The topic: Should the federal government do more to address the growing gap between the 'haves' and have-nots' in the U.S.?
This topic reminds me of the remarks by President Ronald Reagan, “The nine most terrifying words in the English language are: I’m from the government, and I’m here to help.”
These words seem to apply rather aptly in light of the dysfunction we’re witnessing in Washington. From the fiscal mess to the partisan gridlock, perhaps we should not expect the federal government’s help nor should we desire its increased involvement in our lives.
But for the sake of dialogue, let’s flip the question and ask what can the federal government do to limit the gap between haves and have-nots?
One option, that I’m sure many of my liberal friends would applaud, is taxing the wealth of the haves. Yet, America already has the most progressive tax system in the world. Confiscating more and more of peoples’ income might reduce the income inequality gap in the short term, but it would also disincentivize success and hurt the economy.
Another option might be some new federal program the government could enact to “help” the have-nots. However, the experience of social welfare programs over the last 40 years has been increasing income inequality, not decreasing it. Today, the government spends approximately $1 trillion on anti-poverty programs, but poverty rates are the highest in a generation.
On a side note, this is precisely what concerns a majority of Americans about Obamacare. It won’t deliver on its promises and America is broke — we simply cannot afford it.
Back to the topic at hand, low-income earners face greater obstacles to climbing out of poverty today and the middle class is getting squeezed, but it’s not by the blind forces of free enterprise. Rather, it’s an ever-expanding government that demands more in taxes, creates deleterious policies and enacts burdensome regulations that increase the cost of consumer goods. In other words, the federal government inadvertently has stunted upward mobility — the cornerstone of the American Dream.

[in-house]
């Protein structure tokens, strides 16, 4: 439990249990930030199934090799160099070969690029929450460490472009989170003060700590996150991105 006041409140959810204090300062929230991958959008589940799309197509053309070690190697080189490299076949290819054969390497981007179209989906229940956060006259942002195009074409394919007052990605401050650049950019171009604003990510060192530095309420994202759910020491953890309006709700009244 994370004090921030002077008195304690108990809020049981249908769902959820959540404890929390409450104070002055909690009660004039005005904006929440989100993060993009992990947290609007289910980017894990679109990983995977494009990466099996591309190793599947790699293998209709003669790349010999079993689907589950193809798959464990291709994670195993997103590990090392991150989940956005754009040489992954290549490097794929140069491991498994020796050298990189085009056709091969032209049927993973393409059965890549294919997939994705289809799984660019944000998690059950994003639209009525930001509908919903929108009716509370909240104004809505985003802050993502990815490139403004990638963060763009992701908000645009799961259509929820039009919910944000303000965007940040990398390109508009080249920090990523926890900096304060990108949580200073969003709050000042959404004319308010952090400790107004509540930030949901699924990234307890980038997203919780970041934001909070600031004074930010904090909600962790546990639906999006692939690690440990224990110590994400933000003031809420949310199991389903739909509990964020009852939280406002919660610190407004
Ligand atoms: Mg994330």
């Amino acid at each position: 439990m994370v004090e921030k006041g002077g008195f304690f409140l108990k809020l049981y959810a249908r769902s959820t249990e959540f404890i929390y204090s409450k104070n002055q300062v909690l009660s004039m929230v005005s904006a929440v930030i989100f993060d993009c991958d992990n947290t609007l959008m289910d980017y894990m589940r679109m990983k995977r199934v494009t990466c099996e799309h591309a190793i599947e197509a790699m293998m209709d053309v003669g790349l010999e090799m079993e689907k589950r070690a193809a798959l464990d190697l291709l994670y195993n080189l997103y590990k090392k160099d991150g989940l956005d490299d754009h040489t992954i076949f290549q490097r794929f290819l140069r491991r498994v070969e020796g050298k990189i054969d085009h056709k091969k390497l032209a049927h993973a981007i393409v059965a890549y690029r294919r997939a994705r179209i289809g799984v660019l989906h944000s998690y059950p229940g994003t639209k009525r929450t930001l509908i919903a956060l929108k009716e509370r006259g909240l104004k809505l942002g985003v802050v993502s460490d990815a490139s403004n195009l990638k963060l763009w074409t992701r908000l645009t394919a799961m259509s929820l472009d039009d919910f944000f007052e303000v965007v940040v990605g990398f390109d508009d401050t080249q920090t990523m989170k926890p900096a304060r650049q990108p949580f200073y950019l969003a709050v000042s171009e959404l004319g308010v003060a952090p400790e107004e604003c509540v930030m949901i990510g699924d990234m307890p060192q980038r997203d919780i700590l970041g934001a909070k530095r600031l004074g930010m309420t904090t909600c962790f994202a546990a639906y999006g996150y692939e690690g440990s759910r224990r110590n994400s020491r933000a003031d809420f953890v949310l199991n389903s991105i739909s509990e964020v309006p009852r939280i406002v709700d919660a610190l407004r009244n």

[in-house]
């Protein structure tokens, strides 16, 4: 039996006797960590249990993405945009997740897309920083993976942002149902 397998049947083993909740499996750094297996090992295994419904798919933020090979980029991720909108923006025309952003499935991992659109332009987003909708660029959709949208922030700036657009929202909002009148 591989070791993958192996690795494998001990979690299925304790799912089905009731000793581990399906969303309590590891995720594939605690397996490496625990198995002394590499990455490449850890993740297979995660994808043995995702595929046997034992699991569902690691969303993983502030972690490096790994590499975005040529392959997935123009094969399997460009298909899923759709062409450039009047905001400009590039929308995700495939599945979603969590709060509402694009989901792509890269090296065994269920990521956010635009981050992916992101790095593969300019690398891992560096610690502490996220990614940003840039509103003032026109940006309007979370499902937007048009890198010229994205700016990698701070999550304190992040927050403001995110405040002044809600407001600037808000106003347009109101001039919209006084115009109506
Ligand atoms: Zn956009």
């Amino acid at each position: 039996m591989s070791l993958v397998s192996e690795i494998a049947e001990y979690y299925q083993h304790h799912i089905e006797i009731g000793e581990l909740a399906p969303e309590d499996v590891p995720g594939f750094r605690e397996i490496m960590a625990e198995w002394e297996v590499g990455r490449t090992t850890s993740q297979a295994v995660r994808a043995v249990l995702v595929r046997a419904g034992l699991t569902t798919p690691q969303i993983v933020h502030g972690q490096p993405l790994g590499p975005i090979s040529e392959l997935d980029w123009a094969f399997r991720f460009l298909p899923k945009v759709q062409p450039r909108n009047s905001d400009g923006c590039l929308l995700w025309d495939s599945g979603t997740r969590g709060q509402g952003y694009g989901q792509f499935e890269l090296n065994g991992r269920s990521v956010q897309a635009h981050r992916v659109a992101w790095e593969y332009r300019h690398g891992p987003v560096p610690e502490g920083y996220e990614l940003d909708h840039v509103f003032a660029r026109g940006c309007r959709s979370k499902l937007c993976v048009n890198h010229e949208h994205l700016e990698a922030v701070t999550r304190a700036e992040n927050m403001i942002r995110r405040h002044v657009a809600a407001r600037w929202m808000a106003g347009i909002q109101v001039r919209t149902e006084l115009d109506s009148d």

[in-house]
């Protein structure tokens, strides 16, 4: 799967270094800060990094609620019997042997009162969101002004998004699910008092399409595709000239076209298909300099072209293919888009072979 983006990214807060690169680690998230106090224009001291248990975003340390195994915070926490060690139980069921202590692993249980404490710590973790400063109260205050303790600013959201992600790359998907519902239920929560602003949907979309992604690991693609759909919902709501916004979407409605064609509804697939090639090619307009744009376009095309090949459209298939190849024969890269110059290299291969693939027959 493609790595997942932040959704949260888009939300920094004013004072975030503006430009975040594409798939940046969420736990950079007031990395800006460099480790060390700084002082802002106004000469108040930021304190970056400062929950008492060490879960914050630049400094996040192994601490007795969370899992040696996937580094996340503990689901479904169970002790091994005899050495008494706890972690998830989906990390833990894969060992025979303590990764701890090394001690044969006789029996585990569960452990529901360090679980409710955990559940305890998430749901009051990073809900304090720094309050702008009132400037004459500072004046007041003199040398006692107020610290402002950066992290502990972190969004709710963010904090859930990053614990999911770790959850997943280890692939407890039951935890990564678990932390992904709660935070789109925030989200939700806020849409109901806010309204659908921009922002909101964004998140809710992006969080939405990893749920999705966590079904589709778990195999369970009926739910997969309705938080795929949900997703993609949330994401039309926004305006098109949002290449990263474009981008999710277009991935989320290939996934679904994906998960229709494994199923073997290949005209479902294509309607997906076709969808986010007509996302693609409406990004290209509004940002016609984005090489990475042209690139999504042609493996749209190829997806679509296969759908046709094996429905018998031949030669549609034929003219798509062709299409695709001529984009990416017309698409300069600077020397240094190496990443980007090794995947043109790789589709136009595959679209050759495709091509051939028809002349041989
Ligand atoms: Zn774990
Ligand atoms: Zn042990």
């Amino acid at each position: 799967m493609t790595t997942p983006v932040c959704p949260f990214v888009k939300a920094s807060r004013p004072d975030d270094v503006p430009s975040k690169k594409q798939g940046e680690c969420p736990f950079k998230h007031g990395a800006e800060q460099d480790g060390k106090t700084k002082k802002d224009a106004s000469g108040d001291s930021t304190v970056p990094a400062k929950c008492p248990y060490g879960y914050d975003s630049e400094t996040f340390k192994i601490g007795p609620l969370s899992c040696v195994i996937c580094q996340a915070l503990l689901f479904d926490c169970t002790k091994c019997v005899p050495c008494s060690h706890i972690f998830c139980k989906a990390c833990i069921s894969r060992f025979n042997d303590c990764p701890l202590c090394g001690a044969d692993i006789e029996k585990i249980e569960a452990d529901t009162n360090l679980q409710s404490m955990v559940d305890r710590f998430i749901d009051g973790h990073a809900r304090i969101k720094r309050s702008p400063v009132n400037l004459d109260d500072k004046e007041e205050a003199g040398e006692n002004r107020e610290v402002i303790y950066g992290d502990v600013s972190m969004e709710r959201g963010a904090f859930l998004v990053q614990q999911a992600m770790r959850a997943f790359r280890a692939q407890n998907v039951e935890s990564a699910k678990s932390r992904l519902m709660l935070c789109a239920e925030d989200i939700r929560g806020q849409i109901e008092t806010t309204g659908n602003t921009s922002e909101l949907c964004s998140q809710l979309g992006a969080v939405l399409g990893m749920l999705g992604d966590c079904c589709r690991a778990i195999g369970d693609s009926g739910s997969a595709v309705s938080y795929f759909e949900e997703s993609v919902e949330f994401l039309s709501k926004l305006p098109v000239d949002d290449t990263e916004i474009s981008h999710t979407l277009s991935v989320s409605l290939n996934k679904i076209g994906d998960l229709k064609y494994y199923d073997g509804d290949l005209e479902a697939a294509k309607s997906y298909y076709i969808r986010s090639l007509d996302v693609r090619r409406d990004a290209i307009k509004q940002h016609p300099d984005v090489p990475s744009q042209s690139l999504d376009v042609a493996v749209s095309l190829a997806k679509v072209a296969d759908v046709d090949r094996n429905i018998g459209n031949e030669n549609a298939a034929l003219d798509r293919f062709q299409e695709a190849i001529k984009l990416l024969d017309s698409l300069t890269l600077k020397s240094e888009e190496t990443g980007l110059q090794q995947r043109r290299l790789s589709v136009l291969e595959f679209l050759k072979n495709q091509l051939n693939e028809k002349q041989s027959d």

Take these three quick examples.
On taxes, government at every level takes a little more from middle class families each year. According to the nonpartisan Tax Policy Center’s analysis of the 2013 federal tax increase, families making between $50,000 and $75,000 a year face an average tax hike of $822.
On well-intentioned, but bad policies, government’s expansion of subsidies for college tuition has fueled the rapidly rising cost of tuition. As a result, many poor students are priced out of a college education while others are buried by student loan debt, which in total now exceeds credit card debt nationally.
On harmful and burdensome regulations, the EPA has recently announced regulations on new coal-powered electricity plants that require the burying of carbon underground — an unproven technology that is not even commercially available. Coal-fired power plants produce almost 40 percent of our country’s electricity, yet the EPA’s edict, which is expected to expand to existing power plants later this year, will cost ratepayers billions in higher energy costs.
To address the problem of income inequality, the federal government should address barriers to upward mobility. This includes things like simplifying the tax code to make it fairer to families and businesses, targeting aid for higher education to the truly needy and eliminating harmful regulations that hurt the poor the most. In summary, we need a more effective and limited government that gives people the opportunity to rise.
John Allan Peschong served in President Ronald Reagan’s administration and later as a senior strategist for the campaigns of President George W. Bush. He is a founding partner of Meridian Pacific Inc., a public relations and public affairs company, and serves as chairman of the San Luis Obispo County Republican Party.